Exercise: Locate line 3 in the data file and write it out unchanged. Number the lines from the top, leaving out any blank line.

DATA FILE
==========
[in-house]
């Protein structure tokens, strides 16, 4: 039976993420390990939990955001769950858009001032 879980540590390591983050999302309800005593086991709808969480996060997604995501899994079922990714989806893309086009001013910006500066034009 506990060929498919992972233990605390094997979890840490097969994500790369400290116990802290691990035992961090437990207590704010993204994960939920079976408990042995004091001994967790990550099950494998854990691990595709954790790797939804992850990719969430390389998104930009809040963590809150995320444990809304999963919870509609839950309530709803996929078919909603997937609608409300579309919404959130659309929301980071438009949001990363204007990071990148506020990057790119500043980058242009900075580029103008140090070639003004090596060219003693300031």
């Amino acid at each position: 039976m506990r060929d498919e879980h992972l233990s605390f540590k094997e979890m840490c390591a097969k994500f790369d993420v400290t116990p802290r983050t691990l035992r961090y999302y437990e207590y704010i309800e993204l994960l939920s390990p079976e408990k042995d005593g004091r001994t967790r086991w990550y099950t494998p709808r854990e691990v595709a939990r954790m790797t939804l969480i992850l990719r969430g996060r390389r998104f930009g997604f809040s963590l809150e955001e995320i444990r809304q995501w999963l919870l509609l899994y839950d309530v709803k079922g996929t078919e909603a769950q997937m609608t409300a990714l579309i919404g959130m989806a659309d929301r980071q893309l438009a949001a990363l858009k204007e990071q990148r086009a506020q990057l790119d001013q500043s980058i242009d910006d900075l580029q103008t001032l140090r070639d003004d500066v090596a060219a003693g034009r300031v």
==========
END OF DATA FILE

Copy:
């Amino acid at each position: 039976m506990r060929d498919e879980h992972l233990s605390f540590k094997e979890m840490c390591a097969k994500f790369d993420v400290t116990p802290r983050t691990l035992r961090y999302y437990e207590y704010i309800e993204l994960l939920s390990p079976e408990k042995d005593g004091r001994t967790r086991w990550y099950t494998p709808r854990e691990v595709a939990r954790m790797t939804l969480i992850l990719r969430g996060r390389r998104f930009g997604f809040s963590l809150e955001e995320i444990r809304q995501w999963l919870l509609l899994y839950d309530v709803k079922g996929t078919e909603a769950q997937m609608t409300a990714l579309i919404g959130m989806a659309d929301r980071q893309l438009a949001a990363l858009k204007e990071q990148r086009a506020q990057l790119d001013q500043s980058i242009d910006d900075l580029q103008t001032l140090r070639d003004d500066v090596a060219a003693g034009r300031v």